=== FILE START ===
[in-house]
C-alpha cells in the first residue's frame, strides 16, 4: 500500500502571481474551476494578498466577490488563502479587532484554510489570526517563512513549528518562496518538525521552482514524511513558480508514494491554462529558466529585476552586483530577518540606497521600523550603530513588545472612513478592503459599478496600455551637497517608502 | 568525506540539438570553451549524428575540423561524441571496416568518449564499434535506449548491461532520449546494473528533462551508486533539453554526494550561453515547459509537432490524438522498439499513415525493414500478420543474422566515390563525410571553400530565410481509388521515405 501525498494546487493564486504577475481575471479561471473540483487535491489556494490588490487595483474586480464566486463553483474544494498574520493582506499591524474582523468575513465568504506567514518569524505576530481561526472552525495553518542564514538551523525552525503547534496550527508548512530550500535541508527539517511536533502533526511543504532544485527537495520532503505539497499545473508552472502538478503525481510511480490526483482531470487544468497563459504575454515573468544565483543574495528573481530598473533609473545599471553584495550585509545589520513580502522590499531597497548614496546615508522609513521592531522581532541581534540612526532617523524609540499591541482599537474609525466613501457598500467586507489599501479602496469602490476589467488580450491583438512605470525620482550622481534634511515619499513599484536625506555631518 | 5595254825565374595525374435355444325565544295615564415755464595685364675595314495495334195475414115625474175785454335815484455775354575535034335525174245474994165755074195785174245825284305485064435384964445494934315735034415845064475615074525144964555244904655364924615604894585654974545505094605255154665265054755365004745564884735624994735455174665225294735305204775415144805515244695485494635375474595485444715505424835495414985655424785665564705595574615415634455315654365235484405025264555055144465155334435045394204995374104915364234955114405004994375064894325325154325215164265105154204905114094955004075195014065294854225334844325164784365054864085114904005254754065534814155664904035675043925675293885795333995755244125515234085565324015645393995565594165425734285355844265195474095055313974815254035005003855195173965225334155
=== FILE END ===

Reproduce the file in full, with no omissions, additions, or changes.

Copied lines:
[in-house]
C-alpha cells in the first residue's frame, strides 16, 4: 500500500502571481474551476494578498466577490488563502479587532484554510489570526517563512513549528518562496518538525521552482514524511513558480508514494491554462529558466529585476552586483530577518540606497521600523550603530513588545472612513478592503459599478496600455551637497517608502 | 568525506540539438570553451549524428575540423561524441571496416568518449564499434535506449548491461532520449546494473528533462551508486533539453554526494550561453515547459509537432490524438522498439499513415525493414500478420543474422566515390563525410571553400530565410481509388521515405 501525498494546487493564486504577475481575471479561471473540483487535491489556494490588490487595483474586480464566486463553483474544494498574520493582506499591524474582523468575513465568504506567514518569524505576530481561526472552525495553518542564514538551523525552525503547534496550527508548512530550500535541508527539517511536533502533526511543504532544485527537495520532503505539497499545473508552472502538478503525481510511480490526483482531470487544468497563459504575454515573468544565483543574495528573481530598473533609473545599471553584495550585509545589520513580502522590499531597497548614496546615508522609513521592531522581532541581534540612526532617523524609540499591541482599537474609525466613501457598500467586507489599501479602496469602490476589467488580450491583438512605470525620482550622481534634511515619499513599484536625506555631518 | 5595254825565374595525374435355444325565544295615564415755464595685364675595314495495334195475414115625474175785454335815484455775354575535034335525174245474994165755074195785174245825284305485064435384964445494934315735034415845064475615074525144964555244904655364924615604894585654974545505094605255154665265054755365004745564884735624994735455174665225294735305204775415144805515244695485494635375474595485444715505424835495414985655424785665564705595574615415634455315654365235484405025264555055144465155334435045394204995374104915364234955114405004994375064894325325154325215164265105154204905114094955004075195014065294854225334844325164784365054864085114904005254754065534814155664904035675043925675293885795333995755244125515234085565324015645393995565594165425734285355844265195474095055313974815254035005003855195173965225334155